In addition to the music itself, the instruments that women were allowed to play were carefully regulated. The ‘model young lady sang and/or played the piano, the harp, or the guitar’; these instruments ‘were thought to display the player’s posture and movements advantageously’, and so ‘assisted the family’s upward mobility’ by way of their daughters’ advantageous marriages.[17] Violins were objected to on the grounds that ‘the players looked unattractive’,[18] and ‘the flute was especially problematic because of its shape’, which had been ‘a favourite symbol of masculinity’ during the eighteenth century. Given the disapproval of the flute for female musicians, we can only assume that the clarinet would have met with even worse favour due to the angle at which it is played; the bassoon due to its size; and the cello due to its unfortunate positioning between the legs. History does not relate the culture’s opinion of the piccolo, and one wouldn’t care to speculate whether its size would have made it more or less acceptable in the eyes of those who thought the flute too suggestive.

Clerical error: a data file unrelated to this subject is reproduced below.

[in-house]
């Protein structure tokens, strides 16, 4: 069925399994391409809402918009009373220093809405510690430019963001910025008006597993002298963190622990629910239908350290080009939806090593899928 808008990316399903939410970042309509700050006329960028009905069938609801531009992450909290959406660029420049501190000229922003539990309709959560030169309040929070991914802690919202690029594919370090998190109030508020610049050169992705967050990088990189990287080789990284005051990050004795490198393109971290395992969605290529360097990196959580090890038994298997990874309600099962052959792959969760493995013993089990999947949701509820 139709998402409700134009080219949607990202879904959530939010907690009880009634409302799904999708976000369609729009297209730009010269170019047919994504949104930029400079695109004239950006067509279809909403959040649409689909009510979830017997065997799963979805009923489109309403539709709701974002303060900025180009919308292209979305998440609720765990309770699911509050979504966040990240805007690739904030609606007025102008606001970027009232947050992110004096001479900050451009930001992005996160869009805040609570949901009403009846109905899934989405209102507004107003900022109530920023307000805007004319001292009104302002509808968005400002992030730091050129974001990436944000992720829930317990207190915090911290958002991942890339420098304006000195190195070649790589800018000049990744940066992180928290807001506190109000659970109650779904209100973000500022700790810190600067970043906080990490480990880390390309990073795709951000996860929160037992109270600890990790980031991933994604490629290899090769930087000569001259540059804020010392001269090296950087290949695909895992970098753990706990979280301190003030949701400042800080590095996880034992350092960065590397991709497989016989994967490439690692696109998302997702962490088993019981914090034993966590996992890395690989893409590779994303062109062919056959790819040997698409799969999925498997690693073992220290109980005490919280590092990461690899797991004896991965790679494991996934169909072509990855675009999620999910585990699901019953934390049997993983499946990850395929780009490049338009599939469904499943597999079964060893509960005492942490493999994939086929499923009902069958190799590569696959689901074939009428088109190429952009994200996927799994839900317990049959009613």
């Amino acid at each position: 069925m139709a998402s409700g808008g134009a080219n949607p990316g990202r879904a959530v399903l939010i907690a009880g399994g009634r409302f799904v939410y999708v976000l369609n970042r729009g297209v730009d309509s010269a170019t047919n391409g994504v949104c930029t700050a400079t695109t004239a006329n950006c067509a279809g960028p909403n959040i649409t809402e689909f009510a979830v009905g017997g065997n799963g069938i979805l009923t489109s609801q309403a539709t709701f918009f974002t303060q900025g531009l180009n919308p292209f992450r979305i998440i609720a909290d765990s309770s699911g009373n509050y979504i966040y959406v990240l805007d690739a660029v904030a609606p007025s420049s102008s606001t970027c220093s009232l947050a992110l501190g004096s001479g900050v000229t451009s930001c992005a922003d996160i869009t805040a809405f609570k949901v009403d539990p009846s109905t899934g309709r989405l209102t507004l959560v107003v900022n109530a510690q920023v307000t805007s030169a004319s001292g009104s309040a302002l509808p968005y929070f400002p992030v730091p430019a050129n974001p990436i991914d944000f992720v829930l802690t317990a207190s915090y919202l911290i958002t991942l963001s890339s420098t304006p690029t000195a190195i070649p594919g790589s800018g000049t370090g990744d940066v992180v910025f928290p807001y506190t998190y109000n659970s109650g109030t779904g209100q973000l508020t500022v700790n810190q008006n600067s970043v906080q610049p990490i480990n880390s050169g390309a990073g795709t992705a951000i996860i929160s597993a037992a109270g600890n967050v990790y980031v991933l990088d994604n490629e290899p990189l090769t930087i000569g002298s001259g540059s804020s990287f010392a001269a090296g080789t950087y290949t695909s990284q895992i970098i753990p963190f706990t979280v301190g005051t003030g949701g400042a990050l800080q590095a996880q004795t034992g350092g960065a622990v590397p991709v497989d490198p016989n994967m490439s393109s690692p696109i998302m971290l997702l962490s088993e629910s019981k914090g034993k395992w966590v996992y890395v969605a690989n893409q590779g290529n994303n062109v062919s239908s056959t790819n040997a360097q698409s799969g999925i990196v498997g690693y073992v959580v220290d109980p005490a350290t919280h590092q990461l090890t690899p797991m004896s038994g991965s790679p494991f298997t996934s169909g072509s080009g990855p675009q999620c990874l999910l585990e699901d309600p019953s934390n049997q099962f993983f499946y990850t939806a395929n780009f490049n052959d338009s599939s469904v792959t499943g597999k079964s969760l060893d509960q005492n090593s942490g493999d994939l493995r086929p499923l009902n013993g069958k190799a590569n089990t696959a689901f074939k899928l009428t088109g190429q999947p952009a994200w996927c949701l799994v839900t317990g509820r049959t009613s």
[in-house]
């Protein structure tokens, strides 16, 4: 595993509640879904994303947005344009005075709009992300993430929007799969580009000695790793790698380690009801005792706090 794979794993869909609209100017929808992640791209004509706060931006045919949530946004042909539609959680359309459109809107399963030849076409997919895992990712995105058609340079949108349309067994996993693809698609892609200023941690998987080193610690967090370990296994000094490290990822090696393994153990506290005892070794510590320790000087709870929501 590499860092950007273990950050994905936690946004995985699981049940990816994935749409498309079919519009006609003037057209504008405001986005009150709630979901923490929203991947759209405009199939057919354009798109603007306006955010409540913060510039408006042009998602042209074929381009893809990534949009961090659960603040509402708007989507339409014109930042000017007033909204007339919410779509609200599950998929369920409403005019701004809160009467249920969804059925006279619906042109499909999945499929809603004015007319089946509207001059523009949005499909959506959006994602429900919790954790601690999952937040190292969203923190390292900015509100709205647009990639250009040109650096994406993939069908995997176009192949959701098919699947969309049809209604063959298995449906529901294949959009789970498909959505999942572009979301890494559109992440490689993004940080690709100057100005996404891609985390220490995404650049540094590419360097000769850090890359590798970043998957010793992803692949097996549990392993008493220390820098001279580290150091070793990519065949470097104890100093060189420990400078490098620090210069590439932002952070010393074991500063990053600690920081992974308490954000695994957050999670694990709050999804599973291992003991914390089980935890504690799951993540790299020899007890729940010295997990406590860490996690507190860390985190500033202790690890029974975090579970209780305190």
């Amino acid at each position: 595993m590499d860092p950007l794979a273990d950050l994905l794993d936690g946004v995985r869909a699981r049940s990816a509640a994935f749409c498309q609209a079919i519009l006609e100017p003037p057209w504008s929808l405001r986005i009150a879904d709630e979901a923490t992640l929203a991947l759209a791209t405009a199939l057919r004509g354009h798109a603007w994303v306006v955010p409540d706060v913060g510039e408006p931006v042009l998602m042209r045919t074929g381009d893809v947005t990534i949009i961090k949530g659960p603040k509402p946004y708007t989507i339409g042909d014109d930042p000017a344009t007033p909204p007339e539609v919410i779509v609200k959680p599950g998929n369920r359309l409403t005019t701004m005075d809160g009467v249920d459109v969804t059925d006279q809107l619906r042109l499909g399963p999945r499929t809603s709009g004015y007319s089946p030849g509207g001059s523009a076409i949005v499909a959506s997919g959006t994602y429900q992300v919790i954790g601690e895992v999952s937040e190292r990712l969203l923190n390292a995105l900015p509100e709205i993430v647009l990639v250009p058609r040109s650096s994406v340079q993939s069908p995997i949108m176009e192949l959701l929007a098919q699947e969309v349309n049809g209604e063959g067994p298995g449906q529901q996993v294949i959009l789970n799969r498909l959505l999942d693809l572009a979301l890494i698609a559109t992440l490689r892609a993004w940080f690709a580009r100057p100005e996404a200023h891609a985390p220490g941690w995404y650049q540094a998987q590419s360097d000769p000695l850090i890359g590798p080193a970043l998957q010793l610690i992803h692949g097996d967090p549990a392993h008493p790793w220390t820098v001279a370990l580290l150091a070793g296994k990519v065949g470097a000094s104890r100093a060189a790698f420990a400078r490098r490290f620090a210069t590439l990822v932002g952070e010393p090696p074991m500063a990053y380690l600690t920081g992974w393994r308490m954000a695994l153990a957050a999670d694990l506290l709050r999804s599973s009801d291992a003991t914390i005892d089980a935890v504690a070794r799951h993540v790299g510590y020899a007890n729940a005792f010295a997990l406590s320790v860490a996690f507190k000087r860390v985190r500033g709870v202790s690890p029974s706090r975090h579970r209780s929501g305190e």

Despite the limited range of instruments available for amateur middle- and upper-class women, and although the piano held ‘indisputable prevalence … in the home’,[19] it is important to note that domestic music comprised more than just this instrument. String quartets also found a place in the parlour, principally made up of male amateurs or male professionals, and some with accompaniment from a female pianist.[20] A writer in 1924 ‘[deplored the] public’s ignorance of wind chamber music’ in the preceding century,[21] so it seems that this was much less popular for a home environment. These examples are few; but while it’s certainly true that domestic music remained firmly under ‘the smothering influence of the parlor piano, the ubiquity of which is impossible to deny’,[22] their existence does demonstrate that this was not a hegemony.